Art, 24. A Treatise on the ever blefed and adorable Trinity, and Unity in Trinity. 8vo. I s. 6d. Bladon.

By the fame Mr. Walser, Author of the preceding article.

Art. 25. The Anatomy of the Human Body, &c. compofed (on an intire new Plan) in a Method very different from all Anatomical Writers, &c. To which is [are] fubjoined fome Phyfiological Tracts, and a copious Index. By William Northcote, Surgeon, 8vo. 6 s. Becket. 1772.

The Author having, as he informs us, experienced the indulgence of the public, in their favourable reception of the work not long fince published by him, under the title of the Marine Surgeon, has been induced to offer this performance, originally compofed for his


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own private use, as a proper fupplement to that publication; particularly with a view to accommodate the naval furgeons with a complete and compendious repofitory of medical and anatomical knowledge, well adapted, from the fmallnefs of its bulk and price, to their circumftances and fituation. We need only to add, that the prefent compilation may very properly answer the Author's profeffed purpose of conveying inftruction to the tyro's in the art, and of furnishing the more informed part of the faculty with a convenient emembrancer.

Art. 26. A concise History of Anatomy, from the earliest Ages of Antiquity, &c. By William Northcote, Surgeon. Svo. 3 s. Evans.



This fhort historical abstract may be confidered as a proper introduction to the preceding work, from which the anatomical tyro may collect fome of the ornamental parts of knowledge belonging to his art. We fee not however the propriety of the numerous infulated, and fometimes not very intelligible paragraphs, and even intire pages, in Latin, which frequently and unexpectedly occur in the text. For our parts, we muft own that we cannot poffibly compre hend the Author's motives for thus choofing fometimes to make the English, and fometimes the Latin tongue, the vehicle of inftruction to his pupil; who may not, poffibly, be a Latinift, or, though an excellent claffic, may, like us, Linguists and Critics as we are by profeffion, find himself utterly unable to conftrue many of the very crabbed paffages, that he will here meet with, in the last-mentioned tongue; after making all decent allowance for falfe pointing and er rors of the prefs.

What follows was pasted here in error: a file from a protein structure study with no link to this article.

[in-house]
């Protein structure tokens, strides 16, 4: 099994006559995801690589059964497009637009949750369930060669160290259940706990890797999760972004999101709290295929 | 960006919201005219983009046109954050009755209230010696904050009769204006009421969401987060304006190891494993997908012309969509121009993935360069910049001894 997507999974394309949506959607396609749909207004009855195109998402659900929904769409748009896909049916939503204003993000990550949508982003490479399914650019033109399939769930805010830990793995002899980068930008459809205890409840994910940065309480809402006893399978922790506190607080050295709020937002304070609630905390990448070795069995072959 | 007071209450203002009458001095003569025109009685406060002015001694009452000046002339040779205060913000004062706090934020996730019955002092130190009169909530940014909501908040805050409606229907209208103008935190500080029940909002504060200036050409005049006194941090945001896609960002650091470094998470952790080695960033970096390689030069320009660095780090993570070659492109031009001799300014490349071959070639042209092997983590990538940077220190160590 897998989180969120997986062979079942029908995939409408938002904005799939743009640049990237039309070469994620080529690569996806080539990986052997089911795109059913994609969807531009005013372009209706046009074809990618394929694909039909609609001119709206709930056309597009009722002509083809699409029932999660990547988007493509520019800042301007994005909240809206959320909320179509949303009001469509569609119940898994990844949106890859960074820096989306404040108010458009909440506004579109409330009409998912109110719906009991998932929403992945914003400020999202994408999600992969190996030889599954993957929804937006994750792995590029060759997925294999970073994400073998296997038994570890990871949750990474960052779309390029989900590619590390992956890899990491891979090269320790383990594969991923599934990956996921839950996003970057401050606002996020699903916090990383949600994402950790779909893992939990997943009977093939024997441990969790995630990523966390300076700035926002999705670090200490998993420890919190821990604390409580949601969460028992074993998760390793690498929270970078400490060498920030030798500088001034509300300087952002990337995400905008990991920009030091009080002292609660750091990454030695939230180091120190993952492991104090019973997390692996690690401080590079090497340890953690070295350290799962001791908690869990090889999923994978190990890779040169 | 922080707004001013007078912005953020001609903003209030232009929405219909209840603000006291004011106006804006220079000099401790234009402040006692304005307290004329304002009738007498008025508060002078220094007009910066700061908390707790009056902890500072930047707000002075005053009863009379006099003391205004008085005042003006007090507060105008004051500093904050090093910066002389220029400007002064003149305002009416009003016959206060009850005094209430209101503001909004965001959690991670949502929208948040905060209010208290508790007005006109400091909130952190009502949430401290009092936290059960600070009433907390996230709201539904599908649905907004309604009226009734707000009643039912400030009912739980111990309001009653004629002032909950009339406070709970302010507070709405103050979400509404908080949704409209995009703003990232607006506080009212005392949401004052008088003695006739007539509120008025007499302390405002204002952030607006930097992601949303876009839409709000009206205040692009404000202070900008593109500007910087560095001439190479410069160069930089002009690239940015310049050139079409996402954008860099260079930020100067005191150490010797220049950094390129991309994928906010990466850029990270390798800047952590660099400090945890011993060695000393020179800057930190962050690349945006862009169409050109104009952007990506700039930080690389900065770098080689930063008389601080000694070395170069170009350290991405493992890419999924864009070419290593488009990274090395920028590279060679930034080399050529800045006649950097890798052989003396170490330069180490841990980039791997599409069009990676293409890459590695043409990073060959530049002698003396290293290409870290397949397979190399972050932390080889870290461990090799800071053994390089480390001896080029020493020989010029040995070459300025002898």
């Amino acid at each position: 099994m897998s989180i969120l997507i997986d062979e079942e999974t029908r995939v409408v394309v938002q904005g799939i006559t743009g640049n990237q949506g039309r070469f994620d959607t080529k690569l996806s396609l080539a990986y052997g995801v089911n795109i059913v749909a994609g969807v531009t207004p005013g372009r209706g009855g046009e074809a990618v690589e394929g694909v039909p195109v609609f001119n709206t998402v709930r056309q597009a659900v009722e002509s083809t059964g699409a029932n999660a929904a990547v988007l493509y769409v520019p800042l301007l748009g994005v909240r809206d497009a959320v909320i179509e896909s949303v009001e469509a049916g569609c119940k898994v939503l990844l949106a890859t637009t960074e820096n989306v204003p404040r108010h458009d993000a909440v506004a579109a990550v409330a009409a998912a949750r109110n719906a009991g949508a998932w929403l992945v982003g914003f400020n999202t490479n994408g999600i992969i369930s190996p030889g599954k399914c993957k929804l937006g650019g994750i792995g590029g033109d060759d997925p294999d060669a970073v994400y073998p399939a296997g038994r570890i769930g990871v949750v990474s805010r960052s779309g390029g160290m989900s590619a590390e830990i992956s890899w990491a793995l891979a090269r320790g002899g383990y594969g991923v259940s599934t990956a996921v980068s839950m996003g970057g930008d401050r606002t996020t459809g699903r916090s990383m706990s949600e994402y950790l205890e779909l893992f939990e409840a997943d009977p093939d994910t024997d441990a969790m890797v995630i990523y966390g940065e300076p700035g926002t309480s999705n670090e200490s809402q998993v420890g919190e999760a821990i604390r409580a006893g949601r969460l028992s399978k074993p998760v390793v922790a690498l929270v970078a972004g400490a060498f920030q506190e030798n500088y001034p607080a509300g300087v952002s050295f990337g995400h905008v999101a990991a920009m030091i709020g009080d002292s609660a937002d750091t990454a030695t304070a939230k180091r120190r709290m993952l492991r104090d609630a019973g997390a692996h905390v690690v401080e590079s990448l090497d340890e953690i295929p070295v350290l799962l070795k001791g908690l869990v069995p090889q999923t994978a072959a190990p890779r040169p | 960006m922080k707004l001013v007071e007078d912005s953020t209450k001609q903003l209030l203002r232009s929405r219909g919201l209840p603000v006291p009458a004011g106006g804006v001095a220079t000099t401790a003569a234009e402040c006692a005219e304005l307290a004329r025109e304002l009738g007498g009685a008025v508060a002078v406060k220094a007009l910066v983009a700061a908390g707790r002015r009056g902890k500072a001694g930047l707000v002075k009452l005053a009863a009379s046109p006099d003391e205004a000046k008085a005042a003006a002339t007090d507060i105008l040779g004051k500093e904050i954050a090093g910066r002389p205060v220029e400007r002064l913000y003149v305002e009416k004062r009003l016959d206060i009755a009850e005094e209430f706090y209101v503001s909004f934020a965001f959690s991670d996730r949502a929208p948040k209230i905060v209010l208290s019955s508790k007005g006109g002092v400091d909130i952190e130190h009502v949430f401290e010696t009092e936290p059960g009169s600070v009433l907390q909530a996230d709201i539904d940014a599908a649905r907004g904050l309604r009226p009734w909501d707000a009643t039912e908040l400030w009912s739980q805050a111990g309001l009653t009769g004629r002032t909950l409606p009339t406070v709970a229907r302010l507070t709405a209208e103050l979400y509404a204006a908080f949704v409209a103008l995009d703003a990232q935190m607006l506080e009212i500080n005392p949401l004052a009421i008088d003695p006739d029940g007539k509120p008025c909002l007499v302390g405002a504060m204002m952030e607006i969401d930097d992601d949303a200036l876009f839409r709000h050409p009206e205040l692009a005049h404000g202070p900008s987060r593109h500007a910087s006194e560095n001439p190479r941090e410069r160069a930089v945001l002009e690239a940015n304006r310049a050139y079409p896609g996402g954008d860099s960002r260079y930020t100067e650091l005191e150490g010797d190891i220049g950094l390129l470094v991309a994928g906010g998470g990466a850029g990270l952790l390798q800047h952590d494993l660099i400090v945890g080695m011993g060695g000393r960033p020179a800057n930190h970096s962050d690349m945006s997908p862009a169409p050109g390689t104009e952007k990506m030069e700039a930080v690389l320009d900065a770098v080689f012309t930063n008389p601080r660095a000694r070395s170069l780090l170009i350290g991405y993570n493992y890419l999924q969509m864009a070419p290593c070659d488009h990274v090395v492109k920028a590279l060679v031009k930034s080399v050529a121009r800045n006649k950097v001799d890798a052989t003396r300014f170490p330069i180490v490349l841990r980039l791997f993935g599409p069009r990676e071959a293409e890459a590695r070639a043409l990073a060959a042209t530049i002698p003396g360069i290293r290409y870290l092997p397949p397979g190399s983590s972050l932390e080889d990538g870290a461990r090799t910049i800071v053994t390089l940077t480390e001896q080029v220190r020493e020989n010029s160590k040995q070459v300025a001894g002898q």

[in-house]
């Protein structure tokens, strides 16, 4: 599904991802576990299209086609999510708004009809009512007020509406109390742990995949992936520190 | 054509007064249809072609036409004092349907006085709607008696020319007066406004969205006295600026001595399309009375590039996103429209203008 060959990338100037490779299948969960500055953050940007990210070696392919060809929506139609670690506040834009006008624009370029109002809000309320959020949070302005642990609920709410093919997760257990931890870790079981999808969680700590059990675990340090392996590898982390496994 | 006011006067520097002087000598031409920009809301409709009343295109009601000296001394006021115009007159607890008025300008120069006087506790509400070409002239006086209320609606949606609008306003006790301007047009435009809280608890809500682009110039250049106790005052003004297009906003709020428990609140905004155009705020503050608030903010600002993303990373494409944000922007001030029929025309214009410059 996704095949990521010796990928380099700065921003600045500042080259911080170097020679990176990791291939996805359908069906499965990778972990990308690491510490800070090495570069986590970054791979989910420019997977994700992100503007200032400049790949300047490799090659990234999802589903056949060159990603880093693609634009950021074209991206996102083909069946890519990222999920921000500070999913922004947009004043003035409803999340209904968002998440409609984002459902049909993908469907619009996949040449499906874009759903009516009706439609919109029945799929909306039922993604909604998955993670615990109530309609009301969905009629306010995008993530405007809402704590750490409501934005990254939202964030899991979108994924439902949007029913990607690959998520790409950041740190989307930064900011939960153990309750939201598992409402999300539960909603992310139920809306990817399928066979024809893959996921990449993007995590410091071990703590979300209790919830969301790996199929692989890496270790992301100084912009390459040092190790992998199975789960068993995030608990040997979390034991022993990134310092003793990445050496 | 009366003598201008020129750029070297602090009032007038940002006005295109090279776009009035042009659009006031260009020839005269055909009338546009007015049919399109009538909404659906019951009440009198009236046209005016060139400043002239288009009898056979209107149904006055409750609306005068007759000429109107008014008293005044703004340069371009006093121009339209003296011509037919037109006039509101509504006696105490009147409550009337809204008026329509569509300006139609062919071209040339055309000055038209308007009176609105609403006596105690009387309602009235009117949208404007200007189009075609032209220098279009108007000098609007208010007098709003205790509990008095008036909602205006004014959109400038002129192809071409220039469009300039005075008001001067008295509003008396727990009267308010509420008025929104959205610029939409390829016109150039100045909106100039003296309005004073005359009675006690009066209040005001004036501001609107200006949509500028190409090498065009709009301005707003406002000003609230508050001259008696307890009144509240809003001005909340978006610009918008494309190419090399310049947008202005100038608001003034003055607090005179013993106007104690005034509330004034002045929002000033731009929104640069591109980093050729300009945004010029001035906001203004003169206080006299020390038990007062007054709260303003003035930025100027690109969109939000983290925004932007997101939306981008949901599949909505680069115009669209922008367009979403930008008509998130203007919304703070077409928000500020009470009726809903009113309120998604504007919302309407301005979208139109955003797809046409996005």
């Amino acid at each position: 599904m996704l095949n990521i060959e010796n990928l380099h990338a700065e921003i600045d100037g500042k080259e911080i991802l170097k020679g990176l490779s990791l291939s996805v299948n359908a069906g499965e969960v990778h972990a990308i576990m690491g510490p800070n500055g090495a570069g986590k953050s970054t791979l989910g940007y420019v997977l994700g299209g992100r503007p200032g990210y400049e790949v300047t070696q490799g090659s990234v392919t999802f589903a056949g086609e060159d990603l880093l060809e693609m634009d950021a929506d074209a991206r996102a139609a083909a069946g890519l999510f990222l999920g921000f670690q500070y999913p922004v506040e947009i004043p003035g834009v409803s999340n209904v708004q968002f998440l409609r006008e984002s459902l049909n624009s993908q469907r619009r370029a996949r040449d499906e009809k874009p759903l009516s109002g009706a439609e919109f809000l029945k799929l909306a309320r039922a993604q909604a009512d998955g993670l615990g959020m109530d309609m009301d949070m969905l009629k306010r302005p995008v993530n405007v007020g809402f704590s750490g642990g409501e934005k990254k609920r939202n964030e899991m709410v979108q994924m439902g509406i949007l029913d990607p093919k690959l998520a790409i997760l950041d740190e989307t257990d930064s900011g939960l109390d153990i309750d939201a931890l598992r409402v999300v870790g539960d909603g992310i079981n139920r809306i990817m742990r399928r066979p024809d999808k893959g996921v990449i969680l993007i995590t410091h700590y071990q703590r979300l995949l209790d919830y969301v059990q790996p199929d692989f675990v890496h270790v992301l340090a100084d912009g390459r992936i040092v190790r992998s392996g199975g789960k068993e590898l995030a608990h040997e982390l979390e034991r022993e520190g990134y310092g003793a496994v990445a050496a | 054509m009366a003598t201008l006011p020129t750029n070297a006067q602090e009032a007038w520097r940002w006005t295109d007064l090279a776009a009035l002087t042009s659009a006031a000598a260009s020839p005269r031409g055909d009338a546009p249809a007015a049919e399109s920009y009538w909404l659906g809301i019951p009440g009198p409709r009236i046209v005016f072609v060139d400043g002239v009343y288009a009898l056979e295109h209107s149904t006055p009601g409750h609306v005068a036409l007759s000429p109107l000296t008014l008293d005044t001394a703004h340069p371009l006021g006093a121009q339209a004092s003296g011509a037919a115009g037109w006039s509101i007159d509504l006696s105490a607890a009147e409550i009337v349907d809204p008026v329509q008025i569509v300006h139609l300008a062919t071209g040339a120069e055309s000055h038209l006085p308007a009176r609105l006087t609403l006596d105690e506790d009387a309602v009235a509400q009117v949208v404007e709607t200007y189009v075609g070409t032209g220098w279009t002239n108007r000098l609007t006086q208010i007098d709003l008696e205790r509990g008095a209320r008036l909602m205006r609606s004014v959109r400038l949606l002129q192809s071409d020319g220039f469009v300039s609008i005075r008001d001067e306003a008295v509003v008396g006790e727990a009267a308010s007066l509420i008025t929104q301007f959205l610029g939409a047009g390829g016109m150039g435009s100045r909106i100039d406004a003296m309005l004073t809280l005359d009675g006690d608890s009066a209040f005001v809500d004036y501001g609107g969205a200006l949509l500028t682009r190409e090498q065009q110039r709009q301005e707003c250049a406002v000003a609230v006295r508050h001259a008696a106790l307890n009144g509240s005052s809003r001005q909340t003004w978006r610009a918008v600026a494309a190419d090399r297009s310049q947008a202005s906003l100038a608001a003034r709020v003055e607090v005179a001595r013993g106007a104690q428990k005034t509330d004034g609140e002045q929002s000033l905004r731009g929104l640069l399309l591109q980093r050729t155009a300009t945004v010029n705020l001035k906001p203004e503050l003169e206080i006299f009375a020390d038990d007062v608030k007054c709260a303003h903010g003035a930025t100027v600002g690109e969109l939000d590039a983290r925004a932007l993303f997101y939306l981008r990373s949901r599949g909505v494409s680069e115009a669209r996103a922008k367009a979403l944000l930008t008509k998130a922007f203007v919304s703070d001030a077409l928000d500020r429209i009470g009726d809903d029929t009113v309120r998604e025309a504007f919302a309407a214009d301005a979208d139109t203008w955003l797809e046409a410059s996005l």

Art. 27. Methodus prefcribendi exemplificata Pharmacoparis Nofcomiorum Londinenfium, Edinburgenfium, &c. A. Gul. Northcote, Chirurgo. 8vo. 3 s. 6d. Evans.



Mr. Northcote not yet thinking the fea furgeon's library complete -for what is a workman without his tools has here furnished him with a manual of extemporaneous formulæ, collected from the pri vate or local difpenfatories uf St. Thomas's, St. George's, Guy's, the London, and St. Bartholomew's hospitals; and from those of the hofpitals at Petersburgh, of the Royal Infirmary at Edinburgh, and the Hotel Dieu at Paris. To thefe are added two other fhort collections of prefcriptions; one under the fignature of D. I. C. and the other under the magnificent, but fcarcely merited title of Medulla Medicina Univerfa. The Author's defign might, in our opinion, have been much better anfwered, if, inftead of thus fwelling his fea furgeon's little library with all these duplicates and triplicates of the fame medicine, he had judiciously felected a body of fingle formula, for each intention, from the whole collection.

Art. 28. An Effay on the Formation, Structure, and Ufe of the Teeth, &c. By Meyer Lewis, Operator for the Teeth in Oxford, 8vo. I S. Wheble. 1772.

Mr. Lewis cannot think that we deal hardly by him, when we declare that we very readily fubfcribe to the propriety and truth of his declaration at the beginning of this pamphlet; where, after fome proper encomiums on the ingenious and elaborate treatifes of Mr,